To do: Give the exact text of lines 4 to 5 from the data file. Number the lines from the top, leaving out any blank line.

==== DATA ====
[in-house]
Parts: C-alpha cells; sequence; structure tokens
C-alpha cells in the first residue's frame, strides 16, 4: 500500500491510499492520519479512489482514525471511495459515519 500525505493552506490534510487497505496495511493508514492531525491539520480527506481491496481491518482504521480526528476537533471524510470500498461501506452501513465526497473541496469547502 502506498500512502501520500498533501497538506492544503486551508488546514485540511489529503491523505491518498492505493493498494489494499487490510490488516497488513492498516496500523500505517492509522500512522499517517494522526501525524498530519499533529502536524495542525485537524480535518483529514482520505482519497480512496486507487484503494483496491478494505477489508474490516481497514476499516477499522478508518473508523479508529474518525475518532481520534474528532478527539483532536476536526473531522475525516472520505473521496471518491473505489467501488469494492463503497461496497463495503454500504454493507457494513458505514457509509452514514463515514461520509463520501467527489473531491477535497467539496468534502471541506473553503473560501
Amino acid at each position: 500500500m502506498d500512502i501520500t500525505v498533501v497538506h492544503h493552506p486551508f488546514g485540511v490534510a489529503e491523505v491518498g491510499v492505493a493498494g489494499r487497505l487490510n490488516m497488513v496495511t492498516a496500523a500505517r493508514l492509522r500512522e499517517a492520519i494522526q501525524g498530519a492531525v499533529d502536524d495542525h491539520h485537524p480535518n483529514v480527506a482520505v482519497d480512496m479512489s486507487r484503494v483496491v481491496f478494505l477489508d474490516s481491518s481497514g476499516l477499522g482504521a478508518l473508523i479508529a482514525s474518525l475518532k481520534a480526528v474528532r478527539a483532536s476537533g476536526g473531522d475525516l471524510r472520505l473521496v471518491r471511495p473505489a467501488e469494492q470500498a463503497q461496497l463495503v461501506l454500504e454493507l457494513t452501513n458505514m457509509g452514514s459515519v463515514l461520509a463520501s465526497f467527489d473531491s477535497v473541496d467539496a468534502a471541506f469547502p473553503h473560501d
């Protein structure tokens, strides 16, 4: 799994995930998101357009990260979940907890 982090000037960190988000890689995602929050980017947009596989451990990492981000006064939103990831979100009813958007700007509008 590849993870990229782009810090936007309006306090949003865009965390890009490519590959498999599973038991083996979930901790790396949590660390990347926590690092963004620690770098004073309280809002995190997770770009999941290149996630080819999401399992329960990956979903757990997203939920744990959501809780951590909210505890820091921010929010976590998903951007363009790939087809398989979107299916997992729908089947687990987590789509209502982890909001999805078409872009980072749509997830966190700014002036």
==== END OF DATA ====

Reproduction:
Amino acid at each position: 500500500m502506498d500512502i501520500t500525505v498533501v497538506h492544503h493552506p486551508f488546514g485540511v490534510a489529503e491523505v491518498g491510499v492505493a493498494g489494499r487497505l487490510n490488516m497488513v496495511t492498516a496500523a500505517r493508514l492509522r500512522e499517517a492520519i494522526q501525524g498530519a492531525v499533529d502536524d495542525h491539520h485537524p480535518n483529514v480527506a482520505v482519497d480512496m479512489s486507487r484503494v483496491v481491496f478494505l477489508d474490516s481491518s481497514g476499516l477499522g482504521a478508518l473508523i479508529a482514525s474518525l475518532k481520534a480526528v474528532r478527539a483532536s476537533g476536526g473531522d475525516l471524510r472520505l473521496v471518491r471511495p473505489a467501488e469494492q470500498a463503497q461496497l463495503v461501506l454500504e454493507l457494513t452501513n458505514m457509509g452514514s459515519v463515514l461520509a463520501s465526497f467527489d473531491s477535497v473541496d467539496a468534502a471541506f469547502p473553503h473560501d
């Protein structure tokens, strides 16, 4: 799994995930998101357009990260979940907890 982090000037960190988000890689995602929050980017947009596989451990990492981000006064939103990831979100009813958007700007509008 590849993870990229782009810090936007309006306090949003865009965390890009490519590959498999599973038991083996979930901790790396949590660390990347926590690092963004620690770098004073309280809002995190997770770009999941290149996630080819999401399992329960990956979903757990997203939920744990959501809780951590909210505890820091921010929010976590998903951007363009790939087809398989979107299916997992729908089947687990987590789509209502982890909001999805078409872009980072749509997830966190700014002036």